A $1 trillion infrastructure proposal is officially on the way later this year. Should we income investors buy any stocks now?
The answer’s yes – provided we avoid the popular names. After all, would you want to place your retirement hopes on the next spin of this roulette wheel?
Spin the Wheel on Retirement?
Caterpillar (CAT) is an industrial name you’ll hear mentioned often by stock pundits in the coming months. It’s a “cyclical” company that may indeed benefit from Trump’s trillion. But CAT buyers are taking on a lot of price heartburn for a modest 3.3% dividend.
And some popular picks pay even less. Jacobs Engineering Group (JEC), for example, just declared a dividend for the first time in its 45-year history as a public company. Its new yield? 1.1%.
If you like income and infrastructure, here’s a better plan:
- Demand 6% yields, and
- Get some price heartburn relief.
Too much to ask? It’s a short list of stocks and funds – but it exists. The select names on it have some sort of special structure, which allows them – or better yet, requires them – to pay big dividends.
Six Firms Built for 6% to 7.5% Infrastructure Payouts
Here are six stocks and funds that are “built to pay”:
BlackRock Utility and Infrastructure Trust (BUI) owns renewable power–focused utilities like NextEra Energy (NEE), master limited partnerships (MLPs) like Dominion Midstream Partners (DM) and water companies like American Water (AWK).
BUI pays a generous 7.3%, which is greater than the sum of its yields, thanks to its closed-end fund (CEF) structure. Its portfolio managers can leverage gains by borrowing cheap money at Libor (around 1.2%) – a benefit unique to CEFs.
Tortoise Energy Infrastructure (TYG), paying 7.5% today, was the first CEF to focus on MLPs. It predated the eventual MLP top by a decade, and the fund makes life easy for investors by liberating them from “K-1 hell.” They issue one 1099, and you’re done.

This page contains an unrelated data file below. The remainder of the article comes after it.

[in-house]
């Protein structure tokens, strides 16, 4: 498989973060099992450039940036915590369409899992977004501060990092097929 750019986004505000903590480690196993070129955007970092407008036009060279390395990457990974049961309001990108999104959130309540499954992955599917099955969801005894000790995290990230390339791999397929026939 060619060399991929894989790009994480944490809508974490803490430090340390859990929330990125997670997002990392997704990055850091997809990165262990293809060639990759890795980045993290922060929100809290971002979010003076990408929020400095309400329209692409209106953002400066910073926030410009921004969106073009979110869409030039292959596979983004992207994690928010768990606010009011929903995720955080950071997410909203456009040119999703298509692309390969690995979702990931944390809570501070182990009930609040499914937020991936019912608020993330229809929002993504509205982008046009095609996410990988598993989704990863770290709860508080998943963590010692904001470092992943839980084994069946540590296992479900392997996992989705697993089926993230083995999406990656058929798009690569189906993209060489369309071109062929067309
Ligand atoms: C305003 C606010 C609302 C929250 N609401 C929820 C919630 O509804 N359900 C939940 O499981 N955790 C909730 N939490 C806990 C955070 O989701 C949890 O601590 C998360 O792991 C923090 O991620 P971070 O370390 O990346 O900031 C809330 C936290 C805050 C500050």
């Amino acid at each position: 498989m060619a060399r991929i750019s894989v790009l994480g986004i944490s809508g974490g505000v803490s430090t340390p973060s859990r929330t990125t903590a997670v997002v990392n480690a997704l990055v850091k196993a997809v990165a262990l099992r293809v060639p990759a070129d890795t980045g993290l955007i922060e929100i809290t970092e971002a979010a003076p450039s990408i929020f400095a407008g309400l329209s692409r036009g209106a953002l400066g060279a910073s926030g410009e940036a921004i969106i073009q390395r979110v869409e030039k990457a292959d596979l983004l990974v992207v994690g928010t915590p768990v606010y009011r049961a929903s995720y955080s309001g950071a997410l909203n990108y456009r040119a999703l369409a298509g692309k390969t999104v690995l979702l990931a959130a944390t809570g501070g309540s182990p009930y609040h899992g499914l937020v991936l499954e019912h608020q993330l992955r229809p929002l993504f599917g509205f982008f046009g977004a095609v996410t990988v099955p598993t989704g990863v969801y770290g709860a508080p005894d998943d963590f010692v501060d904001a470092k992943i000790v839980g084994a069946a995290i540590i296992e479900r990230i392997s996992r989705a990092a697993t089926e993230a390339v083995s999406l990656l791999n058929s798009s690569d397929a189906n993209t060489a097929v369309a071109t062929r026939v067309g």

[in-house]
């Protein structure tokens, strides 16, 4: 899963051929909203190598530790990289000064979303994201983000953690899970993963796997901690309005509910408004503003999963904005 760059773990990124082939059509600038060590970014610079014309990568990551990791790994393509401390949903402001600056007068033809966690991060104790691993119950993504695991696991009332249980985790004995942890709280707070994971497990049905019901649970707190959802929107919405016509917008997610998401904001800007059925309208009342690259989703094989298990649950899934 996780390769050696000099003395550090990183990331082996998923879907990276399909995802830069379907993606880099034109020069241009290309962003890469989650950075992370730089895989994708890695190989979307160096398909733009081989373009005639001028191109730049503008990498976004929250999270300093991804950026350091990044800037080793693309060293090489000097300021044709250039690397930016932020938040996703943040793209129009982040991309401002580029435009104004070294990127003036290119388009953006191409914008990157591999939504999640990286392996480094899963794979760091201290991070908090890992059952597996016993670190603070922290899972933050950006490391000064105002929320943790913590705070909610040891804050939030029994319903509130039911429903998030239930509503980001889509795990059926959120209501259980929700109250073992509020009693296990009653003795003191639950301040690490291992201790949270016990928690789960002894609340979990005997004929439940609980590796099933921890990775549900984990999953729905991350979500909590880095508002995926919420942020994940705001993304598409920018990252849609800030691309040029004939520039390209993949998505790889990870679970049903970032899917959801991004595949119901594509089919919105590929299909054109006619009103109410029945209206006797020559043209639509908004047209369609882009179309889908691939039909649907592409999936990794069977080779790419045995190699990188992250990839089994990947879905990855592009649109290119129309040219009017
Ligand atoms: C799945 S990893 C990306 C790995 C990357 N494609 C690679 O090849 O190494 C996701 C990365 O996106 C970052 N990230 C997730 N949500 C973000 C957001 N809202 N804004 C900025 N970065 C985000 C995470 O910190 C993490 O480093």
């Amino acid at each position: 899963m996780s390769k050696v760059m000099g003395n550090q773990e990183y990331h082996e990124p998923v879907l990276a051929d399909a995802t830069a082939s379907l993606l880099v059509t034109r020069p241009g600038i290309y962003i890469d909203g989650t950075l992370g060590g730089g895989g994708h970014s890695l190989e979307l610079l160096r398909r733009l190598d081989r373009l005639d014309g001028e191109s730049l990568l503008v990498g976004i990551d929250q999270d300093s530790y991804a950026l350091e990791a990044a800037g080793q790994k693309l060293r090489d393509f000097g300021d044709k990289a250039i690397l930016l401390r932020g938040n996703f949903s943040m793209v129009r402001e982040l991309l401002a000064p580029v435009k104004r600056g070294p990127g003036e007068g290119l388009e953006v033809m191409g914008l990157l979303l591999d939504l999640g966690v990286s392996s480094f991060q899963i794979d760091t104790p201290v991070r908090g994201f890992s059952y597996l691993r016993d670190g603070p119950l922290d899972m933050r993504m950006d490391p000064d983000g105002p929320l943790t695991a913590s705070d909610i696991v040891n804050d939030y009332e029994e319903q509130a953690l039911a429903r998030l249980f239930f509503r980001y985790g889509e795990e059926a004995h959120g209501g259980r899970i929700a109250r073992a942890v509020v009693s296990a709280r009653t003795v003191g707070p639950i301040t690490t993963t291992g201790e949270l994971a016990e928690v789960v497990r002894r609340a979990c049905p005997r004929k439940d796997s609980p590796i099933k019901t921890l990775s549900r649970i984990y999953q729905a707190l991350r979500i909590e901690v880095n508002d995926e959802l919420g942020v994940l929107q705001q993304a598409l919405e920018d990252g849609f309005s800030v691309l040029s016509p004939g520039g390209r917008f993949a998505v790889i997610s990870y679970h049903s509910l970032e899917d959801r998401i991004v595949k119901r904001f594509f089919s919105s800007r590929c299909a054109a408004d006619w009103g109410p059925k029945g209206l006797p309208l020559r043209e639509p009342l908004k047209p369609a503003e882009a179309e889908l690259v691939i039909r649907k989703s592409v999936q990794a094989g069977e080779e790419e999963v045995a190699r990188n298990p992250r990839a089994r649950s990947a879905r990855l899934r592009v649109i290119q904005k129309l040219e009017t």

TYG is a bit too cyclical to buy and hold, however. The fund’s returns are great when energy prices move higher, but investors also must endure big drawdowns when energy prices retreat:
An Energy-Driven Roller Coaster
Plus the fund currently trades for a 12% premium to its net asset value (NAV) – which means you’re paying $1.12 for every $1 in MLP stocks the fund owns. That’s an expensive tax shortcut!’
Reaves Utility Income (UTG) is a more conservative play focused on traditional utilities and telecoms. Its holdings are cash cows that will keep dishing money to investors regardless of Washington politics. UTG pays 6% today, trades at a modest 3.7% discount to NAV and has an excellent 13-year track record:
A Relatively Drama-Free History
Macquarie Global Infrastructure Fund (MGU) is a unique high yielder – it pays a big dividend (6.5%) and boosts its payout. Investors have enjoyed three dividend increases over the past five years totaling 54%:
With 60% of its portfolio allocated outside the U.S., it’s the purest play on global infrastructure spending of the four we’ve discussed. Investors enjoy cheaper valuations abroad along with access to foreign infrastructure blue chips (such as the firm that manages – and collects tolls from – the Eurotunnel).
And My Two Favorites
The Cohen & Steers Infrastructure Fund (UTF) is a perennial favorite of mine. The fund owns a well-curated blend of infrastructure companies with a 55/45 blend of U.S. and overseas companies. The portfolio managers have always been skilled stock pickers, with UTF traditionally delivering high-single-digit returns.
My Contrarian Income Report subscribers done even better, thanks to the big 16% discount to NAV we took advantage of when we bought shares. Since we purchased UTF just fourteen months ago, we’ve enjoyed 32% total returns including dividends:
Our 32% Returns in 14 Months
UTF has rallied above my recommended buy price. But if you’re looking for a place to put new money right now, I have another 6% payer with 30% to 40% price upside.
My favorite infrastructure stock was granted REIT (real estate investment trust) status four years ago thanks to its energy efficiency and renewable energy assets.
This is key because, as you probably know, REITs must pay out most of their income (90% or more) as dividends. In return, they are able to deduct these dividends, which means they generally pay little or no corporate taxes.
We income investors are the main beneficiaries, because we can enjoy a 6.6% current yield with plenty of future dividend upside thanks to profits that are growing by double-digits annually:
The only infrastructure REIT ever approved by the IRS is the latest addition to my 8% “No Withdrawal” Portfolio. Sick of “grinding out dividends” with 3% income pretenders? Trade them in for my 8% payers to almost-triple your dividends without sacrificing any upside either. Click here and I’ll share my eight favorite 8% ideas with you, including this REIT, along with names, tickers and buy prices.